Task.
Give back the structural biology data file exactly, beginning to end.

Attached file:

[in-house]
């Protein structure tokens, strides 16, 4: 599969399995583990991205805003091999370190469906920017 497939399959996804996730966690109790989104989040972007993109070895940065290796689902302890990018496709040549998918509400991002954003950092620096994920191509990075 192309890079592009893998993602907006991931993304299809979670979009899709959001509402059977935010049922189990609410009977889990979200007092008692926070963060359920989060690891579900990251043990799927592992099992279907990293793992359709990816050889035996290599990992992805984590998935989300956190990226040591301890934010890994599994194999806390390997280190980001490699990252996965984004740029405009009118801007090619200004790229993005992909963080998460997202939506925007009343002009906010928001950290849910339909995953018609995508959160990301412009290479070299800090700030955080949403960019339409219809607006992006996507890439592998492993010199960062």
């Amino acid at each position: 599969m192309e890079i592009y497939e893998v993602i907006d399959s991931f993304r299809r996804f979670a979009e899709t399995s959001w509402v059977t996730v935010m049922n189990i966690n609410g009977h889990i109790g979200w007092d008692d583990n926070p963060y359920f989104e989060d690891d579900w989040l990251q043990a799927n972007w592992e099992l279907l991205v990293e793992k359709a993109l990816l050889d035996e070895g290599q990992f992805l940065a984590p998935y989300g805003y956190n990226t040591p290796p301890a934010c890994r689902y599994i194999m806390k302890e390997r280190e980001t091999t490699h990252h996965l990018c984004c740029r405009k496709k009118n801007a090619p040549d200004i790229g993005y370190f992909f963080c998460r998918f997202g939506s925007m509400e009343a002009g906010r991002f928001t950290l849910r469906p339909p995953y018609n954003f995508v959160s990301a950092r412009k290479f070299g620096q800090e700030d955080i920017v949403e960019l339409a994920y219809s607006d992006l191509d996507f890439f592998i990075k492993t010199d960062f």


[in-house]
């Protein structure tokens, strides 16, 4: 599969399995583990991205805003091999370190469906920017 497939399959996804996730966690109790989104989040972007993109070895940065290796689902302890990018496709040549998918509400991002954003950092620096994920191509990075 192309890079592009893998993602907006991931993304299809979670979009899709959001509402059977935010049922189990609410009977889990979200007092008692926070963060359920989060690891579900990251043990799927592992099992279907990293793992359709990816050889035996290599990992992805984590998935989300956190990226040591301890934010890994599994194999806390390997280190980001490699990252996965984004740029405009009118801007090619200004790229993005992909963080998460997202939506925007009343002009906010928001950290849910339909995953018609995508959160990301412009290479070299800090700030955080949403960019339409219809607006992006996507890439592998492993010199960062």
């Amino acid at each position: 599969m192309e890079i592009y497939e893998v993602i907006d399959s991931f993304r299809r996804f979670a979009e899709t399995s959001w509402v059977t996730v935010m049922n189990i966690n609410g009977h889990i109790g979200w007092d008692d583990n926070p963060y359920f989104e989060d690891d579900w989040l990251q043990a799927n972007w592992e099992l279907l991205v990293e793992k359709a993109l990816l050889d035996e070895g290599q990992f992805l940065a984590p998935y989300g805003y956190n990226t040591p290796p301890a934010c890994r689902y599994i194999m806390k302890e390997r280190e980001t091999t490699h990252h996965l990018c984004c740029r405009k496709k009118n801007a090619p040549d200004i790229g993005y370190f992909f963080c998460r998918f997202g939506s925007m509400e009343a002009g906010r991002f928001t950290l849910r469906p339909p995953y018609n954003f995508v959160s990301a950092r412009k290479f070299g620096q800090e700030d955080i920017v949403e960019l339409a994920y219809s607006d992006l191509d996507f890439f592998i990075k492993t010199d960062f």